I’ve lived in Fukuoka and Oita (Kyushu Island), as well as Nagoya and Hokkaido. I loved Kyushu for it’s lush green forests, deep valleys, and abundant onsen culture. For a Kiwi who grew up in southern New Zealand with its cool climate, however, Kyushu was just too hot for me - I still love visiting Kyushu, but I was always looking for a place in Japan ‘closer to home’. For me, that was Hokkaido. Here, we have the best winters in the world. Abundant, world-class snow. Incredible access to Japan’s most expansive and wild wilderness areas. And, onsen to die for. It’s an outdoor lover’s dream. At first it was the winter that brought me here - the promise of a lifetime’s worth of exploring Hokkaido’s deep powder snow backcountry skiing locations. Now, it’s the green season that keeps us here too - massive diversity in birdlife and fauna, pristine rivers prime for canoeing, and world-class hiking.

How would you say outdoor exploration differs in Japan, compared to other parts of the world?

In Japan, it’s hard to find what I call ‘true’ wilderness. In my home country of New Zealand, there are some parts of the country where you could hike for weeks and not see any sign of civilization. In contrast, even here in Hokkaido, it would be difficult to walk for more than a week before hitting a road of some sort, for example. 

How easy is it to access wilderness in Japan?

With that said, Japan’s wilderness is incredibly accessible. Here in Hokkaido, there’s world class backcountry skiing just 20 minutes bus ride from central Sapporo City, a city of 2 million people. There’s good ropeway access to some of Japan’s most dramatic volcanic scenery in central Hokkaido. On some rivers here, it’s easy to forget you’re canoeing through farmlands - despite flowing through relatively built-up areas, you’re surrounded by greenery, wild native deer, and red-crested cranes. What Hokkaido lacks in ‘true’ wilderness, it makes it up with its ‘accessible’ wilderness.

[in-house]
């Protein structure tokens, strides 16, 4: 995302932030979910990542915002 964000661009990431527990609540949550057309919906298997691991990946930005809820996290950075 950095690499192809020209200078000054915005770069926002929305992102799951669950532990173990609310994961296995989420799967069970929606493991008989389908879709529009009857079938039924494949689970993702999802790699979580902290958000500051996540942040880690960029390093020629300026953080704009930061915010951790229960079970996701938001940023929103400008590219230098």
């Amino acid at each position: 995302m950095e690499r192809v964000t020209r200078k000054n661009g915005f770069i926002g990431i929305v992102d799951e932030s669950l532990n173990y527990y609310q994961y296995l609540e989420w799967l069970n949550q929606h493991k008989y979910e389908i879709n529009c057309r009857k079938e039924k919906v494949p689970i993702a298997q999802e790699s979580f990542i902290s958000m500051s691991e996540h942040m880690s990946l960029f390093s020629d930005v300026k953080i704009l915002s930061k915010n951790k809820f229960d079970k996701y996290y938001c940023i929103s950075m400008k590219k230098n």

What would you say makes Hokkaido special? Do you have any recommendations?

Hokkaido is not like the rest of Japan. The Japanese only fully settled across the island 165 years ago. Before then, it was the domain of the Ainu indigenous people. Even now, many place names in Hokkaido are of Ainu origin, including Sapporo. This alone sets it apart as a frontier, even today. The climate is harsh, stark, and beautiful. South of Hokkaido, humans have, relatively speaking, tamed nature, with perfectly manicured gardens, spotless city infrastructure, and a refined culture. In contrast, in Hokkaido, nature is in charge. Cities and roads here bear the scars of snow-clearing machinery, and the locals are more strong willed and individualistic - a melting pot of domestic immigrants, open and friendly.

My passion for Hokkaido stems from its grandiose nature. So, I’d recommend visiting the Daisetsuzan National Park in central Hokkaido. Or, the Shiretoko Peninsula, a World Heritage Site. For true adventurers, however, I’d recommend a visit to Rishiri Island in the far, far north. Here, you’ll eat the freshest seafood you’ll ever eat. You’ll climb one of Japan’s most beautiful free-standing volcanoes.

Do you have any favourite memorable experiences from your time in Hokkaido?